Nov. 7, 2003 -- Female doctors may soon outnumber their male counterparts if current trends hold up.
For the first time, the number of women who applied to the nation's medical schools has outnumbered men. According to the Association of American Medical Colleges, 17,672 women applied to attend medical school in the 2003-2004 school year, compared with 17,113 men.
The overall number of medical school applications also rose this year after a six-year decline.
Researchers say the main reason for the increase was a 7% rise in female applicants. The number of men applying to medical school has been declining in recent years, but this year's figure was roughly the same as last year's.
Other highlights of the 2003-2004 medical school applicant pool compared with last year include:
- The number of black applicants rose by almost 5% to 2,736, but the number of blacks who entered medical school declined by 6% to 1,056.
- Hispanic applicants increased by less than 2% to 2,483, but the number that entered medical school declined by almost 4% to 1,089.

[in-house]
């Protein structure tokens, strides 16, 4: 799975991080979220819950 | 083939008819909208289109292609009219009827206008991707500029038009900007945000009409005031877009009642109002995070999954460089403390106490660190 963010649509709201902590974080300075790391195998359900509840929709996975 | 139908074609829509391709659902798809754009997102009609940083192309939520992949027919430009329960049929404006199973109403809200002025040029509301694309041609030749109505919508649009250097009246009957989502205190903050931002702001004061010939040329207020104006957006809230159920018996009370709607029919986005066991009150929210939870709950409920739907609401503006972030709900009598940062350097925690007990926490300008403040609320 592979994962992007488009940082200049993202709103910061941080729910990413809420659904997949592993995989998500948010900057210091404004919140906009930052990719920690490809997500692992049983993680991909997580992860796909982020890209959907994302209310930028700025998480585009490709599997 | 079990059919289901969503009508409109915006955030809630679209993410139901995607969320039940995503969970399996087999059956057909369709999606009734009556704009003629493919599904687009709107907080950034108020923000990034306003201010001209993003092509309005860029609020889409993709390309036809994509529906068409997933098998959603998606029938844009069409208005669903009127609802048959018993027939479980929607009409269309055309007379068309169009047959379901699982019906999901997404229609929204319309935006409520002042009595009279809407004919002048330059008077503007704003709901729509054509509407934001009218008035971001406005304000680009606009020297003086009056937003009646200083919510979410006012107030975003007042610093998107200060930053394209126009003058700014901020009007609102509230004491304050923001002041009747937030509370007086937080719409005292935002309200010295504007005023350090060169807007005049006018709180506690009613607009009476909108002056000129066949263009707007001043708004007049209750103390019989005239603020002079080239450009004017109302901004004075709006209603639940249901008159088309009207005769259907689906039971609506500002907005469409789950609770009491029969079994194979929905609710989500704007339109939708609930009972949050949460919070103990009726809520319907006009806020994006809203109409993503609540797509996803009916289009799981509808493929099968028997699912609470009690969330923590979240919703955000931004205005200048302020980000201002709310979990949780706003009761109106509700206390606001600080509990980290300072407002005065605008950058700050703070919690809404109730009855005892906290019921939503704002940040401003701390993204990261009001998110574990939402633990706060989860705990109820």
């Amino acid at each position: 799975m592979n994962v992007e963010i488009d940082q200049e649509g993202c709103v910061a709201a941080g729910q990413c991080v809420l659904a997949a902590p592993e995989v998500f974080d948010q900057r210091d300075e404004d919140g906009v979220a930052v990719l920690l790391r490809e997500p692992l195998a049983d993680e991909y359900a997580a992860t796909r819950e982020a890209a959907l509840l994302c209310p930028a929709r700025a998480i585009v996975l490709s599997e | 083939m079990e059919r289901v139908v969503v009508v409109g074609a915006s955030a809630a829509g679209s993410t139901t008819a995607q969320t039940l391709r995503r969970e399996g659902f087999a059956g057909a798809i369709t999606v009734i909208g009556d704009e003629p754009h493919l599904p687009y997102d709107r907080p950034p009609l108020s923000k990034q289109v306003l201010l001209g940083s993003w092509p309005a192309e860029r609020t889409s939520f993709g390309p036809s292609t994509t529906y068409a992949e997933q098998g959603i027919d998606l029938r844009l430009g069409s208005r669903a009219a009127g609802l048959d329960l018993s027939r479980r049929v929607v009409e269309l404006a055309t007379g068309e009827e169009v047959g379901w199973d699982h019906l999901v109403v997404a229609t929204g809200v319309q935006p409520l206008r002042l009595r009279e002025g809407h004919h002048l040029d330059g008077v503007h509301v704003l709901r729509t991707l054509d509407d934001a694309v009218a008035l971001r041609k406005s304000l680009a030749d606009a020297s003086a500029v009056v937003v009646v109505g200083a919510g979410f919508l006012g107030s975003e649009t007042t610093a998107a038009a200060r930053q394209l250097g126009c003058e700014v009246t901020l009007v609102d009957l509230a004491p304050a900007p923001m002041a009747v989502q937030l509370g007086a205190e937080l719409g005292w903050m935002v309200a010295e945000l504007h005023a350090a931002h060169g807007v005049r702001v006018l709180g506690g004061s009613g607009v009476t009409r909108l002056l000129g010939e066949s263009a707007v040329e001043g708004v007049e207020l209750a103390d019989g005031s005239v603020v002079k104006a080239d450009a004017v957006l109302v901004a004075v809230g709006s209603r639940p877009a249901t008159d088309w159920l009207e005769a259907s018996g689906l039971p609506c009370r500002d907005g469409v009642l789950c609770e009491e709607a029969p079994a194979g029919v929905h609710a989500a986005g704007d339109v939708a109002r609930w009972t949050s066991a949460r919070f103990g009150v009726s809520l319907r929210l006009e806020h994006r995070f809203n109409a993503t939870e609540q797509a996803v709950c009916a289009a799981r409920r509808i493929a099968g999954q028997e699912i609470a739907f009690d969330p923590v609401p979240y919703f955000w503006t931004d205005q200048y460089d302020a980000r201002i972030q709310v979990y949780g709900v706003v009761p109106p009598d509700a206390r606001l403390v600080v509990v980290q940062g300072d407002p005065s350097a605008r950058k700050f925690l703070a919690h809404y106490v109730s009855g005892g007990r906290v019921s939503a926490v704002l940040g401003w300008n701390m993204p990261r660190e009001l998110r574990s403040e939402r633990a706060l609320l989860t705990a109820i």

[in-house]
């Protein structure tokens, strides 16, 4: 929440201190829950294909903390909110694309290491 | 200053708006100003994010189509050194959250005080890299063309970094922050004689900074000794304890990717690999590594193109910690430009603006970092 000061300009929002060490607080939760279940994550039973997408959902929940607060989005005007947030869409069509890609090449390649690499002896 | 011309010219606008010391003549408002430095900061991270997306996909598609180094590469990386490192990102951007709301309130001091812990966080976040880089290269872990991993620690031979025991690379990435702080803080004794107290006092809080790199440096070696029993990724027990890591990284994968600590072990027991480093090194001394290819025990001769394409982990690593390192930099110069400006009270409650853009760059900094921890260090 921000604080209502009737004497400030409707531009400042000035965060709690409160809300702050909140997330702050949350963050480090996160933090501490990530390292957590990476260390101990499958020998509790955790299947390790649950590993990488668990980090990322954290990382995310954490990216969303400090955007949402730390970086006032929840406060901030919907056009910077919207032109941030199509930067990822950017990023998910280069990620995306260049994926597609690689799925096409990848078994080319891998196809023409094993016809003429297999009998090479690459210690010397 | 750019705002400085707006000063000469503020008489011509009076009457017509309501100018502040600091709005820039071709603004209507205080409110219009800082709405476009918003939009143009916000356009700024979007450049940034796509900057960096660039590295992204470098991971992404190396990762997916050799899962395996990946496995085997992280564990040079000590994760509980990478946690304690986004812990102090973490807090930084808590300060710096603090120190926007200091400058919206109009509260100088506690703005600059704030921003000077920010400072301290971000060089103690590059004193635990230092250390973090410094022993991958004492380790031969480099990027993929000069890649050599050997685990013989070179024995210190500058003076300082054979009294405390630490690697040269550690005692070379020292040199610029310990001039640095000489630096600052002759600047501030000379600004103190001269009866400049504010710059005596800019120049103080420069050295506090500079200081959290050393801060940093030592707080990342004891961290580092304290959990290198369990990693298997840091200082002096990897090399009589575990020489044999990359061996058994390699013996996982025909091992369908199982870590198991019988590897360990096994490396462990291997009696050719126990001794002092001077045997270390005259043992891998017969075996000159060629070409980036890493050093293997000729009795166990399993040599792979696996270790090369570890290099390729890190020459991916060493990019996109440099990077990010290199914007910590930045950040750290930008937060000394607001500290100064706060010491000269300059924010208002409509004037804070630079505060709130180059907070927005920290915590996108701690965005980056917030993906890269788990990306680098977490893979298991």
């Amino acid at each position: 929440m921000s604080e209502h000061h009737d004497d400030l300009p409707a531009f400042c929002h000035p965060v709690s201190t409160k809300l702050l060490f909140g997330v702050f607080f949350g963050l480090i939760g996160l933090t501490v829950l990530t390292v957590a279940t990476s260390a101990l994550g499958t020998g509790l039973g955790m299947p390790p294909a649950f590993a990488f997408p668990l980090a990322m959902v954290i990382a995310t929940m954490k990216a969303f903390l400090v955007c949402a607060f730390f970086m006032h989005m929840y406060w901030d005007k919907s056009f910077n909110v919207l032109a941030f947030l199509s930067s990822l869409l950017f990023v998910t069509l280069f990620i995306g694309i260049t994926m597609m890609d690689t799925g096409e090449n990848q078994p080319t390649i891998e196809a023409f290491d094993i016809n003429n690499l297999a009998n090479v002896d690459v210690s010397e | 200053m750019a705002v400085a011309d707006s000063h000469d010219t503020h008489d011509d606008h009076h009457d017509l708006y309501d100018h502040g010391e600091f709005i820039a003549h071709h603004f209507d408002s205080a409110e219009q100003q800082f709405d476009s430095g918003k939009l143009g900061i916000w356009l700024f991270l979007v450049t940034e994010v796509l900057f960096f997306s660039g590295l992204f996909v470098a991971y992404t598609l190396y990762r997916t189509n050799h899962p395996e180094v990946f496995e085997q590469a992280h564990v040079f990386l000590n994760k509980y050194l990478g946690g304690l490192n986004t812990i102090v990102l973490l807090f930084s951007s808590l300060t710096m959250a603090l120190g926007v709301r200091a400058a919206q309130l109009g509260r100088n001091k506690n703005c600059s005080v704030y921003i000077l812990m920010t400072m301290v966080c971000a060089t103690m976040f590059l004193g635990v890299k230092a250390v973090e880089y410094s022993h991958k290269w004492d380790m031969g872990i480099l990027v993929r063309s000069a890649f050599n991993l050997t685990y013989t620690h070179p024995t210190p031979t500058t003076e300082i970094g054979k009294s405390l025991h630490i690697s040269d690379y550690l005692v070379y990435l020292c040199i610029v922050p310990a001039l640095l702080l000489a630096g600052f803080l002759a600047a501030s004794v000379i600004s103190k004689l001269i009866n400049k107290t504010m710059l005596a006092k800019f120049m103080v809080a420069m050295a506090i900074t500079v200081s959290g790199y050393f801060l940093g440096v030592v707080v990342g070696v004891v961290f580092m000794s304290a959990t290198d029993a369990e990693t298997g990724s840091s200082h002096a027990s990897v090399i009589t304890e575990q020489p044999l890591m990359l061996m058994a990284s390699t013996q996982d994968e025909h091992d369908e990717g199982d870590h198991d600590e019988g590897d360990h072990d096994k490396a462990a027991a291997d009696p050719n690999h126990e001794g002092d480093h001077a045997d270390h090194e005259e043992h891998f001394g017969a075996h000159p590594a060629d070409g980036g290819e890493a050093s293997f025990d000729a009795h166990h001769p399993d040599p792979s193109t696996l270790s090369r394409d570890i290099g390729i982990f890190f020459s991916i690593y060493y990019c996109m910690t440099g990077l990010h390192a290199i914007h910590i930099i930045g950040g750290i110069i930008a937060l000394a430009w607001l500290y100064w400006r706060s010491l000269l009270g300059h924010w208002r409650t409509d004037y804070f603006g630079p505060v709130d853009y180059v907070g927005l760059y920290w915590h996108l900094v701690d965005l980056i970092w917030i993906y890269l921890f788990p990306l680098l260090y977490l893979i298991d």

- First-time applications to medical school increased by 5%.
"These latest figures contain both good and bad news for the medical profession. The decrease in minorities entering medical school underscores the need for redoubled efforts to attract a critical mass of students from diverse backgrounds in order to enhance the education of all future physicians," says Jordan J. Cohen, MD, president of the association, which represents the 126 accredited U.S. medical schools, in a news release.
"At the same time, the increase in total and first-time applicants is a reaffirming sign that the current generation of young people recognizes the attractiveness of medicine as a profession," says Cohen.
After peaking at 47,000 in 1996, the number of medical school applications steadily dropped over the next six years and reached its lowest point last year at 33,625.
SOURCE: News release, Association of American Medical Colleges.